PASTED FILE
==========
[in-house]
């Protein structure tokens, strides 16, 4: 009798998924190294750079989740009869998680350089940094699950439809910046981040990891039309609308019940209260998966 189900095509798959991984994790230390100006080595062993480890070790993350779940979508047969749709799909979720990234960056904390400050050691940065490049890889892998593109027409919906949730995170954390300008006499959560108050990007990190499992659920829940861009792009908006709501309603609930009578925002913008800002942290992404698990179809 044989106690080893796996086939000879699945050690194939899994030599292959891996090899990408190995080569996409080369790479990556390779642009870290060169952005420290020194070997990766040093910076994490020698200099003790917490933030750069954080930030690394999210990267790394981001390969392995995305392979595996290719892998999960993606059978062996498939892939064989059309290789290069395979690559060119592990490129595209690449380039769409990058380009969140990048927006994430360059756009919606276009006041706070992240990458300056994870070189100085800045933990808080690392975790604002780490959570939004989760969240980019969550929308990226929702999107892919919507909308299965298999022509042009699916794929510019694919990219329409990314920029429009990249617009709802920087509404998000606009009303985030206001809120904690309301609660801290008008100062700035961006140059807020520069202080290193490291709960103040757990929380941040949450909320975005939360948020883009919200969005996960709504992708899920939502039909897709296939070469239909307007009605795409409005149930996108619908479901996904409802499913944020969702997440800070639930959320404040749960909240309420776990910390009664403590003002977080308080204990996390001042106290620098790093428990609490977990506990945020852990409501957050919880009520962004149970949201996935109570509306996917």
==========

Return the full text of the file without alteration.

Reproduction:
[in-house]
């Protein structure tokens, strides 16, 4: 009798998924190294750079989740009869998680350089940094699950439809910046981040990891039309609308019940209260998966 189900095509798959991984994790230390100006080595062993480890070790993350779940979508047969749709799909979720990234960056904390400050050691940065490049890889892998593109027409919906949730995170954390300008006499959560108050990007990190499992659920829940861009792009908006709501309603609930009578925002913008800002942290992404698990179809 044989106690080893796996086939000879699945050690194939899994030599292959891996090899990408190995080569996409080369790479990556390779642009870290060169952005420290020194070997990766040093910076994490020698200099003790917490933030750069954080930030690394999210990267790394981001390969392995995305392979595996290719892998999960993606059978062996498939892939064989059309290789290069395979690559060119592990490129595209690449380039769409990058380009969140990048927006994430360059756009919606276009006041706070992240990458300056994870070189100085800045933990808080690392975790604002780490959570939004989760969240980019969550929308990226929702999107892919919507909308299965298999022509042009699916794929510019694919990219329409990314920029429009990249617009709802920087509404998000606009009303985030206001809120904690309301609660801290008008100062700035961006140059807020520069202080290193490291709960103040757990929380941040949450909320975005939360948020883009919200969005996960709504992708899920939502039909897709296939070469239909307007009605795409409005149930996108619908479901996904409802499913944020969702997440800070639930959320404040749960909240309420776990910390009664403590003002977080308080204990996390001042106290620098790093428990609490977990506990945020852990409501957050919880009520962004149970949201996935109570509306996917």